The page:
I took a motor rickshaw to the train station in the city of Belapur, the rickshaw chugging along with a moped-like sound. The driver didn’t speak much English, but understood, “Belapur Railway Station.” I had my tabla, a traditional drum from India, my suitcase with my clothes, and an assortment of accessories, and my backpack with my laptop, writing materials, and other essentials. The feeling of flying by cars in this little machine is priceless: as if you are inside a lawnmower-powered box with tiny wheels, courageously dashing through chaotic traffic.
I arrived at the Belapur Railway Station in one piece, and took a heavy breath as I unloaded my baggage on the tobacco-splattered pavement before the ticket office. I was first taking a local train to Tilak Nagar, my connection to Nagpur, a huge city in the center of India, where I was going to learn traditional vocal music. Standing in line, I counted at least 20 people staring at me because of being a foreigner and my baggage. It is a common occurrence to be stared down in India if you are a foreigner. I bought my ticket, which was 55 cents for a 20 minute train ride. The prices still blow me away.
After carrying my suitcase up stairs and down stairs, bracing the hard plastic tabla bag on my shoulder and the backpack on my back, I already felt I had gone to a gym for half an hour. I got a tip from a scruffy-looking local: I should go to the opposite platform, as a train will come there shortly that will go in the same direction and will be empty, as compared to the train, which will come to the platform I was on, which would be full already. So, I moved my bags again, and noted in my head about how getting advice from locals is important.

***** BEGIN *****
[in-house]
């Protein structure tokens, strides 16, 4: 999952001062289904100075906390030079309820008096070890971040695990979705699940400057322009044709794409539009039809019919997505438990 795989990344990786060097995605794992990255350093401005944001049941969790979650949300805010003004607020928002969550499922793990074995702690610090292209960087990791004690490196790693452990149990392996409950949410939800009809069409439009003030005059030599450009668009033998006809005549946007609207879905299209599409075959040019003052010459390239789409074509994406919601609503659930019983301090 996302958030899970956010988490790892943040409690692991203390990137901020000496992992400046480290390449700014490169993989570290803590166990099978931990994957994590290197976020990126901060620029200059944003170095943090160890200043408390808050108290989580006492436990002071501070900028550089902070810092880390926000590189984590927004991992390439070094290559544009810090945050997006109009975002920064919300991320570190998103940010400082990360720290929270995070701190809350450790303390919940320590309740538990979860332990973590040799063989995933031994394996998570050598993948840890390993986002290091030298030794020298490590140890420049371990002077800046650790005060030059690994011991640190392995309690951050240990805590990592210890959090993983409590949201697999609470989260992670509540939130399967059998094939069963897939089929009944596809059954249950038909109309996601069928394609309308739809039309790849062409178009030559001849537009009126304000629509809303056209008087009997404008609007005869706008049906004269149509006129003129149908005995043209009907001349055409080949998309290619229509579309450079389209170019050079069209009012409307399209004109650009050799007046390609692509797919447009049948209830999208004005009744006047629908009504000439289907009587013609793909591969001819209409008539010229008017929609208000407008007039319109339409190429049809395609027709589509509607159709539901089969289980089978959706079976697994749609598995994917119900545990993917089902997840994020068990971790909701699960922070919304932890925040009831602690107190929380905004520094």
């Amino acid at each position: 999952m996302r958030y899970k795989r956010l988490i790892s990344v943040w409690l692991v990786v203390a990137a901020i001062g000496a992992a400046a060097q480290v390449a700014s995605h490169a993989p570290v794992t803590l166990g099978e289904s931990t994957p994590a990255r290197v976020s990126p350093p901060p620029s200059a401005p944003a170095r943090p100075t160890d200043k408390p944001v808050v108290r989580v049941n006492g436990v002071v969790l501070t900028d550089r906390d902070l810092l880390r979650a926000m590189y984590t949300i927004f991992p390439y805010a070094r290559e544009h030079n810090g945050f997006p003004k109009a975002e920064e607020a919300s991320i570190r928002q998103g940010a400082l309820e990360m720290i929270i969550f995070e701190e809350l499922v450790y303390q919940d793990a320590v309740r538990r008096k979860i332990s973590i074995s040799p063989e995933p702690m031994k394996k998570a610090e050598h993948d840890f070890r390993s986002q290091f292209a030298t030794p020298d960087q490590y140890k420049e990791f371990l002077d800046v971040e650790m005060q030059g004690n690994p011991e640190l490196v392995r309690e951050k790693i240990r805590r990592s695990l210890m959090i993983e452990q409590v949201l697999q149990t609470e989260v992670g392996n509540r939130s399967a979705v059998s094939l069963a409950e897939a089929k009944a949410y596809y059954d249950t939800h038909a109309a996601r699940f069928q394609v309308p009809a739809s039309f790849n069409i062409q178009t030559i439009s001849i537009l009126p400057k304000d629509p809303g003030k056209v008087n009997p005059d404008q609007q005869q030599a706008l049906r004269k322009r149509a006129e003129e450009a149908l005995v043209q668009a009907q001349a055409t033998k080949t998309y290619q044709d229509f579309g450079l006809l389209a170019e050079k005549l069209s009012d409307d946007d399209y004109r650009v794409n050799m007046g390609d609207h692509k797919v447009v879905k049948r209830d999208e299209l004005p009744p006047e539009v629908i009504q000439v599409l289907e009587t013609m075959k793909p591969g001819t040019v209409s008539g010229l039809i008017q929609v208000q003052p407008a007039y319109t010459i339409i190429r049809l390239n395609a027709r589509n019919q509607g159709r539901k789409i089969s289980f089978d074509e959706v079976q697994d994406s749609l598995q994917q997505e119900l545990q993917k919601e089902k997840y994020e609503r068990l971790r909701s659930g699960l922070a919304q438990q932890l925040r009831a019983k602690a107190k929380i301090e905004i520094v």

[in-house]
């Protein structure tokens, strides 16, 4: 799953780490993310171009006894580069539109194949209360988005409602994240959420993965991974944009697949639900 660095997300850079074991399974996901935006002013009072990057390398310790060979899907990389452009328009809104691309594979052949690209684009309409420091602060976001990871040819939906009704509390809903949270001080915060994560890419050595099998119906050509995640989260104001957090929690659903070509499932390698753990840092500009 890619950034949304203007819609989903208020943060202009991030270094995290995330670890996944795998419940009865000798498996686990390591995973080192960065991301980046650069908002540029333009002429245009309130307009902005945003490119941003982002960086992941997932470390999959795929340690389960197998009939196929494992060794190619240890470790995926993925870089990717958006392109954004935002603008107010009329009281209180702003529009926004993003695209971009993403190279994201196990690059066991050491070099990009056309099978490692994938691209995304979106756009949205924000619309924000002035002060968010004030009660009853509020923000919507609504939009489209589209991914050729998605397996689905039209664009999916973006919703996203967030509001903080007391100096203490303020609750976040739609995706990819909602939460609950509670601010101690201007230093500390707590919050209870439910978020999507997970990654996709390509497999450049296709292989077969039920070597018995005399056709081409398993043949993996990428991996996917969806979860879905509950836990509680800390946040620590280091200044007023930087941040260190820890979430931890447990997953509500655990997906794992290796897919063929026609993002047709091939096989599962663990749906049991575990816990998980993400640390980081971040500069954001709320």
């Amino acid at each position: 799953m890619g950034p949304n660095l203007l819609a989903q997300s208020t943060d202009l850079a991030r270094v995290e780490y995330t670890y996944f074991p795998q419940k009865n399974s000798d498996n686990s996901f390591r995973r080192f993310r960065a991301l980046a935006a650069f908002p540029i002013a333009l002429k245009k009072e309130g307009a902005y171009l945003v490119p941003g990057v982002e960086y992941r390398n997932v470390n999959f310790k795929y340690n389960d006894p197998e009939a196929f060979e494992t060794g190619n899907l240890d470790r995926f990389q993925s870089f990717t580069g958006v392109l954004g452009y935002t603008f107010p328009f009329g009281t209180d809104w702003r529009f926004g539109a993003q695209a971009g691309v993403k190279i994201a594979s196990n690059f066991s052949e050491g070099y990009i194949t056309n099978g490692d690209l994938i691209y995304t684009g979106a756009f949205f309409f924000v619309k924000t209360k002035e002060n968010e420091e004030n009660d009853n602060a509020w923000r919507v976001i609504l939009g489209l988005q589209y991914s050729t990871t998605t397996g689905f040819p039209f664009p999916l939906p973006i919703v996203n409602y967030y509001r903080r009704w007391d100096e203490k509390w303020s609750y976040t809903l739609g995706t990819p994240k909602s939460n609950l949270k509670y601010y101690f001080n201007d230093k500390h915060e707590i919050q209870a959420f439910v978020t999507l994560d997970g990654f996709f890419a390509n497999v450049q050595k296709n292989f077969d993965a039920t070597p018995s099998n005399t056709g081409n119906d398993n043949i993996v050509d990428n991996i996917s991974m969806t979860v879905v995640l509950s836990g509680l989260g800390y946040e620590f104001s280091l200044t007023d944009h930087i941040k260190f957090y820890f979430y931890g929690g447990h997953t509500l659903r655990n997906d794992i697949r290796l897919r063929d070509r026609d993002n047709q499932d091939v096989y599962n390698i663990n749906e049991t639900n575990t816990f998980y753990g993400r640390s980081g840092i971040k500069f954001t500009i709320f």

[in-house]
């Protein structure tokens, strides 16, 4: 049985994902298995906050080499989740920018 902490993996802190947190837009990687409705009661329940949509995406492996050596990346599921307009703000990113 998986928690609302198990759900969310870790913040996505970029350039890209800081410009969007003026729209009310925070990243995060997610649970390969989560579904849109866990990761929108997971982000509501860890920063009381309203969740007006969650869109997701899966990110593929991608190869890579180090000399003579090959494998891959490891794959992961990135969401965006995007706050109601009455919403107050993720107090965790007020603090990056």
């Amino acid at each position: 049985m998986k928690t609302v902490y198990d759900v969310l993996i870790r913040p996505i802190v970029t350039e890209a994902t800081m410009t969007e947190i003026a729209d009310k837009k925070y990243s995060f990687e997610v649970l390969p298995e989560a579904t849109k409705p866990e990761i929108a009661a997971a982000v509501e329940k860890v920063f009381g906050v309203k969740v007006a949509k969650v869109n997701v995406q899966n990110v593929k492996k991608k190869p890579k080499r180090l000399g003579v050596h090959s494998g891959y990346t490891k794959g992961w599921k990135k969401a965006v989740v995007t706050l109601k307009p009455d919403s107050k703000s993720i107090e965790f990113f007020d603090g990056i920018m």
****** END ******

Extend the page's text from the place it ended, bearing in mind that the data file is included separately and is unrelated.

When the train came after 15 minutes or so, I got on with beastly speed, as the train only stops for a few seconds. The locals again stared at me because of being a foreigner and my luggage. This was a train people rarely took on more than a backpack, and they rarely saw foreigners on local transport. After a few moments of being on the train, one broad-faced guy asked me if he could talk to me. He wanted to know if I was in a band, because of my drum, and he named a specific group. I stated no, but I love to play tabla. The strain of the conversation switched suddenly and he asked for my Facebook details. I wanted to give him my name on Facebook, as he looked harmless, but I didn’t have a pen or a business card. I gave him my email address though by him writing it down on his simple phone. He was a student of engineering with his exams being tomorrow—I wished him good luck for the exams sincerely, as I know what it means to Indian students to get good marks on their exams: their status and livelihood. If students do not get good enough scores, job opportunities will be few in a highly-competitive environment, even for those that achieve the heights of the best students in the country.
During the moments of silence in our conversation, I took a glance around the train: hanging metal fans when it got too hot and iron supports for when the train jostled a bit too hard; ripped up gray paint; and the locals, almost all men with short, black hair, checkered shirts, and light khaki pants—the mark of a common businessman in India. Some people were hanging out of the train with only one arm clinging onto iron bars near the open entryway. Every time we stopped, either the smell of pee or chewing tobacco reeked.
The student I met helped me unload my luggage as the train reached Tilak Nagar Station through the dramatic pulse of moving bodies in the 5-10 seconds one has to get off the train already filled with people. He shook my hand strongly and glared into my eyes with marks of genuine care and friendship, despite us meeting for only 20 minutes. And naturally, I was swayed emotionally to be as sympathetic towards him, and signaled our momentary companionship to him.
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